Although all Tennesseans are now allowed access to health insurance due to the Affordable Care Act, their financial problems are not necessarily solved. Although insurance pays for a large portion of one's medical expenses, it doesn't pay for everything. Co-pays and coinsurance must be paid out of pocket, which means that many Americans are left with medical expenses totaling thousands of dollars. It is expected that soon, medical expenses will be the most common reason for bankruptcy, beating out mortgage debt and credit card bills.
Shockingly, it's not the uninsured who are filing for bankruptcy. Most people who file for bankruptcy due to medical bills have insurance. It's just that their insurance of choice is typically a high-deductible one that covers very little. Plus, medical expenses are rising rapidly, well beyond the typical inflation rate, which means many consumers are struggling to keep up.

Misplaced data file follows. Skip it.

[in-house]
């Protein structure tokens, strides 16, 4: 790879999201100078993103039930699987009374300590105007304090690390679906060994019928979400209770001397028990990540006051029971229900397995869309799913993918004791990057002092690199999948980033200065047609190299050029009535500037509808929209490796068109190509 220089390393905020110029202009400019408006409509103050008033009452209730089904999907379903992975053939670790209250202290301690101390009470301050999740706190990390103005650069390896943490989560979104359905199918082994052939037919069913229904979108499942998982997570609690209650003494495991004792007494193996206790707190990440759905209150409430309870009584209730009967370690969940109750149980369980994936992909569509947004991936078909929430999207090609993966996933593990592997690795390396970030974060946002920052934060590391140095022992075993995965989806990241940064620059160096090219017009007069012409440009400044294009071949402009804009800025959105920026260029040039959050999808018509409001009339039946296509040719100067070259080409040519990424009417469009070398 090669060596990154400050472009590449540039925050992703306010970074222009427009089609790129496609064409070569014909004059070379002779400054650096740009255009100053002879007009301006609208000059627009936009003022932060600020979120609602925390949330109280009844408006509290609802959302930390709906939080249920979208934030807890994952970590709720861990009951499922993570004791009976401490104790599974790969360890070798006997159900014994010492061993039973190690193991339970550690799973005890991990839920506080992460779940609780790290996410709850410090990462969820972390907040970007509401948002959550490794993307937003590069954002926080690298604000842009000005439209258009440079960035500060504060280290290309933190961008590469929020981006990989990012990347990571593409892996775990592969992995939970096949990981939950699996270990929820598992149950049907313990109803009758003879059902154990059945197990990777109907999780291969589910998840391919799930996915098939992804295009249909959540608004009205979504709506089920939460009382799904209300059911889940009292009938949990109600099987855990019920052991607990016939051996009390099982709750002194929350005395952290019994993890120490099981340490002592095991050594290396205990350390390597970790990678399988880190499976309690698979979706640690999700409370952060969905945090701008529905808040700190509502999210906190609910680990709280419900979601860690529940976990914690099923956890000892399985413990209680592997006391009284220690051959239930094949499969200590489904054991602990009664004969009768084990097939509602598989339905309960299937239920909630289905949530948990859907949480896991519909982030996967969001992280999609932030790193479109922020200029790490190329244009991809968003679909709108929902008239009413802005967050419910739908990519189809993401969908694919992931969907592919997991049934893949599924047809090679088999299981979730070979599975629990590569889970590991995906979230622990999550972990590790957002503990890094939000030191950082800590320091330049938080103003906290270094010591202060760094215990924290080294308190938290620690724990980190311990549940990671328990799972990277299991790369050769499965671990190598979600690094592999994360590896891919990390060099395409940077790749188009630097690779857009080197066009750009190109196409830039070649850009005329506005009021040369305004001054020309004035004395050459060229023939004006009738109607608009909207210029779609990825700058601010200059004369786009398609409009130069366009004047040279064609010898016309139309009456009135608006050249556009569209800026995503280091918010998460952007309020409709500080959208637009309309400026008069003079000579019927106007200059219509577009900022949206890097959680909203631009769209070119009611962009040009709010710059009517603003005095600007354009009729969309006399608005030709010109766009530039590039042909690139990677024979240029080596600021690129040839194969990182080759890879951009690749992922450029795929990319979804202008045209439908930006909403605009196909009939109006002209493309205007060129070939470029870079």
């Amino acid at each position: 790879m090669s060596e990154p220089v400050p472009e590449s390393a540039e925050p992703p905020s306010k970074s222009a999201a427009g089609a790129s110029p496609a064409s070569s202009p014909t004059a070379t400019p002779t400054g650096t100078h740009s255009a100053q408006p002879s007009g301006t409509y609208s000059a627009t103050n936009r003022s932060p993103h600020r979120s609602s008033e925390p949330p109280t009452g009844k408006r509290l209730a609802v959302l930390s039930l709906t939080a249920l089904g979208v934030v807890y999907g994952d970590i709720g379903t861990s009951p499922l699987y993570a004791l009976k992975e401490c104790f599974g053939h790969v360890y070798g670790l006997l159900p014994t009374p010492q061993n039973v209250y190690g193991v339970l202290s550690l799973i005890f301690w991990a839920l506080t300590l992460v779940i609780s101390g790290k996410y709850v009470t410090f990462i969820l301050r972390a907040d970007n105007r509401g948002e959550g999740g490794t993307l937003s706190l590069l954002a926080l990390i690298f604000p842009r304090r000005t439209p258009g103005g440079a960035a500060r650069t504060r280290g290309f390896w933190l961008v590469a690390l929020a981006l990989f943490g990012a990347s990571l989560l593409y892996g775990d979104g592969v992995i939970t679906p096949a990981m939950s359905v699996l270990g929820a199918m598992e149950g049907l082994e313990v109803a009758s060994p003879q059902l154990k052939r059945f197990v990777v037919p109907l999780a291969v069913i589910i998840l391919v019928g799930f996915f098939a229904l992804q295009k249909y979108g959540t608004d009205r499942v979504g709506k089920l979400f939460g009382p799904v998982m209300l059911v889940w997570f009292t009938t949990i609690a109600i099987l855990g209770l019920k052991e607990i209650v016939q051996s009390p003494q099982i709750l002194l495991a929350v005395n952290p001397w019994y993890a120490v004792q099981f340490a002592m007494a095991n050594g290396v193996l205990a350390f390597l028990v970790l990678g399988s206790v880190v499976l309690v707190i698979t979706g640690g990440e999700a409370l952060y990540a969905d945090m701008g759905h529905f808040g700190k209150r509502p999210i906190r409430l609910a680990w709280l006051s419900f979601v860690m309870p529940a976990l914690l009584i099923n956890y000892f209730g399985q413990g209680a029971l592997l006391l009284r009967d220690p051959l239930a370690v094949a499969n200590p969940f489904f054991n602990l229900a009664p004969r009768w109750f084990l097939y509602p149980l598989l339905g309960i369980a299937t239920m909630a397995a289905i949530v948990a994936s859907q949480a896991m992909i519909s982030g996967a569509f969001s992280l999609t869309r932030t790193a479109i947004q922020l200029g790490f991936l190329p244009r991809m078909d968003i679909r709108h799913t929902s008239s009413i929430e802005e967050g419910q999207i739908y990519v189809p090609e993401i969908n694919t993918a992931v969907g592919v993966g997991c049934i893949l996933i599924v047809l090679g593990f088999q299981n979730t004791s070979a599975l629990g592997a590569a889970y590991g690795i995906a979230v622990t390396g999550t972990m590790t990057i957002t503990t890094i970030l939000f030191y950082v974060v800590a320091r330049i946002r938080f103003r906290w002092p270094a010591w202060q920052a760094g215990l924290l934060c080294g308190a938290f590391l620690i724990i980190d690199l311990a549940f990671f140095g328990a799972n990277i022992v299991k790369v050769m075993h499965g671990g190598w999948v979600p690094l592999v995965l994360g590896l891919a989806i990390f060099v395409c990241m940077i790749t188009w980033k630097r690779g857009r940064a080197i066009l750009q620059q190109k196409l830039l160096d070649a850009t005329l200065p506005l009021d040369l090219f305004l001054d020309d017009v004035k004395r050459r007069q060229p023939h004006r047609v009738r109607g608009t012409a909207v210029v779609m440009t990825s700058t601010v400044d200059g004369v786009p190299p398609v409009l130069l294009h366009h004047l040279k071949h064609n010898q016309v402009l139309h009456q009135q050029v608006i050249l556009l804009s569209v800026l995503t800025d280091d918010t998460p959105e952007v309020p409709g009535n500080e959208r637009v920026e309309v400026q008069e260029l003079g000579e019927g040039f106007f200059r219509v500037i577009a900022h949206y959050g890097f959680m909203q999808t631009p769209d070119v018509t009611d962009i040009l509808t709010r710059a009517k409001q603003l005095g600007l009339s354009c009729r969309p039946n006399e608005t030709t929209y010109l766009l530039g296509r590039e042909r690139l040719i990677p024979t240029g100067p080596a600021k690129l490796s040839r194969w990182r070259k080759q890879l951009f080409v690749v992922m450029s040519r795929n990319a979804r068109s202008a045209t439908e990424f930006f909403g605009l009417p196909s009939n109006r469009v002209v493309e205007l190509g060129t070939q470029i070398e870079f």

A medical bankruptcy is similar to any other type of consumer bankruptcy. There are two options: Chapter 7 and Chapter 13. Chapter 7 bankruptcy wipes out debts completely, while Chapter 13 reorganizes the debt into a payment plan that is more manageable.
Those who are drowning in debt have the option to negotiate with the hospital or seek financial assistance from state or national organizations. If the debt is still too much to handle, it is advised that the patient file for bankruptcy after the medical expenses are done, if possible. This is so the debt doesn't mount - again.
The medical debt collection process happens very quickly. When people are unable to pay their medical debt, it can tarnish their reputation and good credit. Bankruptcy can do that as well, but it allows consumers to start over on the right foot.
Source: Fox Business, "Medical Bankruptcies are Still a Problem, Here's What to Expect," Donna Fuscaldo, Feb. 18, 2014